And I can’t moderate anarchy (no bandwidth). Ergo, membership cap at 10.


  1. So, that’s it? Only 10 members? No chance for others?

Yes, if capacity is full in this group I am moderating. But if you would like to start a writing group in your neighbourhood, just shoot me a mail and I will give you all my tools and survival tips. Free. Because that’s how, sometimes, the world has the chance of being saved.

Remember the 3 people I told you about? If they help 3 more people and those 3 people help 3 more people… yes, exactly, what they call paying it back, grassroots level. If someone is inspired by our Writers’ Ink group and is willing to take up the responsibility of starting a writing workshop in their neighbourhood (and moderating it – because you must be the change you are willing to see), I would be most delighted to pass on all my trade secrets and together, we can save the world.

I will wait for your call.

What’s Your Langolier?

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For fans of Stephen King, a Langolier is a scary entity that eats your time. It’s make believe of course, and a proof of the incredible creativity of the Ultimate King of Horror. But these days, its existence looks more and more like fact and not fiction. Judging by the amount of time we spend organising our life and going through established routines like job and family obligations, it is so easy to lost track of how time is slipping away from us.

During my mid-year review – please tell me you too evaluate your last six months’ progress, personally and professionally, or else I am going to feel like a freak – I was dismayed to realise that I had been spending more and more time online during the day, and then working only when the deadline approached. Now, we all know of the deadline crunch adrenaline rush, and how it serves as a catalyst to push us into overdrive and get that work done, but what worried me was that I was sacrificing my days to the online world. And you know what they say… How you spend your day is how you spend your life.


Back in 2009 when I was studying in London, there was an unspoken code of conduct. If it’s sunny outside, no one was indoors (obviously I am not talking about those who have to be indoors, such as office folks). That part of the world gets so few bright and clear days that it was considered a crime to be indoors. People were outside as much as possible and enjoyed the good weather (often with barbeque and pool parties!), before it disappeared. If at all I refused to come out, my friends would cry, “But it’s so nice outside! Don’t waste such a good day by staying in!”

So. I have been wasting a lot of day time, going on social media and binge watching boxed sets, when I should have been making use of the day. That’s the problem with being a freelancer – if you’re not careful (or disciplined), you can lose the plot pretty quickly. It’s disgustingly easy to lose yourself in distractions when there is no one to report to.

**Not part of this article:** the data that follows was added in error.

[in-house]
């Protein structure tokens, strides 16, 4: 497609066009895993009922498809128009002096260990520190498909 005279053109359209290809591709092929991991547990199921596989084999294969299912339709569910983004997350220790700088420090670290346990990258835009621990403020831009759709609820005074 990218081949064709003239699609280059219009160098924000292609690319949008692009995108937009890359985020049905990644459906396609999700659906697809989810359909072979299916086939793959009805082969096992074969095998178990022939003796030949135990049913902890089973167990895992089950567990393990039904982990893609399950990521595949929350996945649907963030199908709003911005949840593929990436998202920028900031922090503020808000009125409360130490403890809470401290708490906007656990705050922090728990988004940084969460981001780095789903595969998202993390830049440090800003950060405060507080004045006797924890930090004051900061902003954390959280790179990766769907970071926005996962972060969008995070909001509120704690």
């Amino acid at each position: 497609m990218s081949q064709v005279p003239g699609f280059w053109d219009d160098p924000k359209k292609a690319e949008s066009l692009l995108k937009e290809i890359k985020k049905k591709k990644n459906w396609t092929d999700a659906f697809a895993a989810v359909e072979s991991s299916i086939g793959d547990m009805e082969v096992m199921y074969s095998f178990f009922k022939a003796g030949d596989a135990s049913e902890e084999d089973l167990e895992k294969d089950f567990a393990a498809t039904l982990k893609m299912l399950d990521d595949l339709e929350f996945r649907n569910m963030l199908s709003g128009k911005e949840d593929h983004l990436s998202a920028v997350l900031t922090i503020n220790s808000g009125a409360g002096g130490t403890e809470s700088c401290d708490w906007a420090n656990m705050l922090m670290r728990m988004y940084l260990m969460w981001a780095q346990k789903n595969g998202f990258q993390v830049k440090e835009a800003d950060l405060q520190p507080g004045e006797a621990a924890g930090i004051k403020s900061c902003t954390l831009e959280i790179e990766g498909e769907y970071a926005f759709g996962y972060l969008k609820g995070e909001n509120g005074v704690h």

If you have been following my blog, you would know that my goal for this year is to edit the 10 chapter books I completed last year + edit the book I wrote for Nanowrimo 2014 + write a new novel for Nanowrimo 2015. It became very clear that unless I did something about my (bracing myself here) internet addiction, I am not going to reach that goal.

As immediate damage control, I have adapted this same policy. I am not facebooking or watching TV when it’s bright outside (except for sundays – we all need cheat days, otherwise we’re doomed). FB &TV will be a purely chill out session after I complete my day and am ready to unwind. I have already disabled notification emails to my inbox so now I have to manually arrive at FB to check all my notifications. And I am happy to say, I have already seen the results of this enforced curfew – my WIP has progressed very well, and I also feel more connected to the outside world. More… free.


Now, this is where you come in. I have some questions for you:

1. Can you take a few minutes to find yourself a quiet corner and go over the last 6 months of your life? Preferably with a notepad and pen in your hand, or at least your smartphone/ipad? Yes? Good!

2. Now, close your eyes and ask yourself: What have you achieved so far in the last 6 months and are you happy about it?

3. What have you NOT achieved, and why? What (or who) is holding you back?

4. Where are you losing your goal / time / power? What are you going to do about it?

5. Write down the answers and make sure you re-read them the next day. Then start thinking about possible solutions.

I know… these are very tough questions to ask yourself. But they are extremely helpful in understanding where you are right now and how you can be better. If you need to share the revelations with some one, feel free to contact me :)





Your Creative Space

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How many of you have a dedicated space to create?